BUDAPEST — Prague’s status as the Hollywood back lot of the former East Bloc is being challenged by nearly every country in Eastern Europe.
Long passed over by foreign helmers in favor of the savvy and film-friendly Czech Republic, the underdog film territories of Hungary, Bulgaria, Romania and Estonia are getting their acts together, building studios, passing film laws and luring international productions to their borders.
The success of once-neglected Eastern Euro states in gaining Hollywood business is enough to cause hypertension among Prague’s overworked line-production industry. The Nicole Kidman vehicle “Cold Mountain” was shot in Romania, proving to the world that the mountains of Transylvania can be a backdrop for features other than Dracula pics.
In recent years, Hungary has hosted Brad Pitt’s “Spy Game” and Eddie Murphy’s “I Spy,” and Budapest shook the international film world late last year by passing a Hollywood-friendly film law that makes Irish, French and Canadian pic legislation look obstructionist.
In an overt bid to draw producers to the Carpathian basin, Hungarian law gives foreign producers rebates of 10% of their in-country budget for simply hiring a Hungarian line production company.
Foreign producers in co-production agreements with Hungarian companies can reap further benefits by offering lucrative tax shelters to Hungarian investors.
And co-production partners also stand to win grants from both the Hungarian film commission and later the European pic commish when Hungary officially joins the European Union after May 1.
“This film law is unique,” says Laszlo Sipos, a longtime Hungarian line producer. “And I think it will bring business here. The Czechs have had all that business, and they don’t even have a film law.”
But now their neighbors are fighting back by building high-tech studios of their own.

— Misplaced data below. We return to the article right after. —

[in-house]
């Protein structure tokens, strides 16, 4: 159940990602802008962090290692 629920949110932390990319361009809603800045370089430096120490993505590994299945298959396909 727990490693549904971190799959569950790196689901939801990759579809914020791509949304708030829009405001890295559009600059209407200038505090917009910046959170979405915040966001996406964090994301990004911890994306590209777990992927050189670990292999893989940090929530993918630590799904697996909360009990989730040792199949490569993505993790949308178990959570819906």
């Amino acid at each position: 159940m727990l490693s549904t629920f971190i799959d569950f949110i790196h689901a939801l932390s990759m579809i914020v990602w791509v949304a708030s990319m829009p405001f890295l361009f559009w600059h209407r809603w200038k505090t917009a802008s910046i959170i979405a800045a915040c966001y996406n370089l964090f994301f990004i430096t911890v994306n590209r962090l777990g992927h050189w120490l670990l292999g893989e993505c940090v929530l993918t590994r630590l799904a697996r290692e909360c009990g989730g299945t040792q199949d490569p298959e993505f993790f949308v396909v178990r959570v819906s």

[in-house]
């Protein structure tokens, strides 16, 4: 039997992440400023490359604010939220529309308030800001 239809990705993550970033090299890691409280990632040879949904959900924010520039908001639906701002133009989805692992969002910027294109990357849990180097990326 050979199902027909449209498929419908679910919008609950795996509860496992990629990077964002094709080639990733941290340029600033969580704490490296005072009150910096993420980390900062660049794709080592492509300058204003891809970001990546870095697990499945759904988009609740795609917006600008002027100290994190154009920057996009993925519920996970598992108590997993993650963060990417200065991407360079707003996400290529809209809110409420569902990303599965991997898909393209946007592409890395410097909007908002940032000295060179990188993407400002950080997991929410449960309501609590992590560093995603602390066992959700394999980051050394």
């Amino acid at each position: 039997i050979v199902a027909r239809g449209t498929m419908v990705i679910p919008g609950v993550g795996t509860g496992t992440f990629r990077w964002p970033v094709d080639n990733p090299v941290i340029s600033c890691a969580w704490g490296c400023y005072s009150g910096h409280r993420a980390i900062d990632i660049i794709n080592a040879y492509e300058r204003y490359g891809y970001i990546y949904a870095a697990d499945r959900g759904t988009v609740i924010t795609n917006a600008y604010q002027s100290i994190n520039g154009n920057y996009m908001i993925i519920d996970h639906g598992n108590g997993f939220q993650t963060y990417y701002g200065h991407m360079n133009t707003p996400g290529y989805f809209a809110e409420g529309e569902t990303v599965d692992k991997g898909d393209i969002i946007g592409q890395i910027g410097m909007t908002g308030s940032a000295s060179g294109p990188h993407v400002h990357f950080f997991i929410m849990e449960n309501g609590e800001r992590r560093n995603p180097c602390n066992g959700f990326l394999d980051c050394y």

Latvia’s National Film Center has just completed a major state-funded studio complex in Riga that NFC director Andris Rozenbergs hopes will both help local directors and service international film crews.
Private investors also are tapping into the region’s potential for providing infrastructure. U.K. investors, headed by the London-based company Mellwade Films, is constructing a studio facility in the Romanian capital, with a 20,000-square-foot soundstage, animation facilities and an adjoining hotel.
Andrew O’Driscoll, publicist for Mellwade Films says Romania is an attractive venue because of its “good-quality film crews, terrific scenery and flexibility in terms of location shooting.”
Ironically, Romania, not slated for EU membership, is using its economic woes as a marketing pitch to lure business. Roxana Gramada, marketing manager for Mediapro Pictures, which operates the MediaPro Studio complex, says it is as much 20% less expensive to make a movie in Romania than in the Czech Republic, the most popular destination for foreign filmmakers over the past decade.
Meanwhile, Hungarian-Canadian producer Robert Szabados is now developing a $2.5 million studio complex on the outskirts of Budapest called Stern Film Studio. When the first phase of construction is finished in September, it will boast two large stages and a set construction facility.
Not to be left out, Bulgaria and Croatia also are advertising studio space.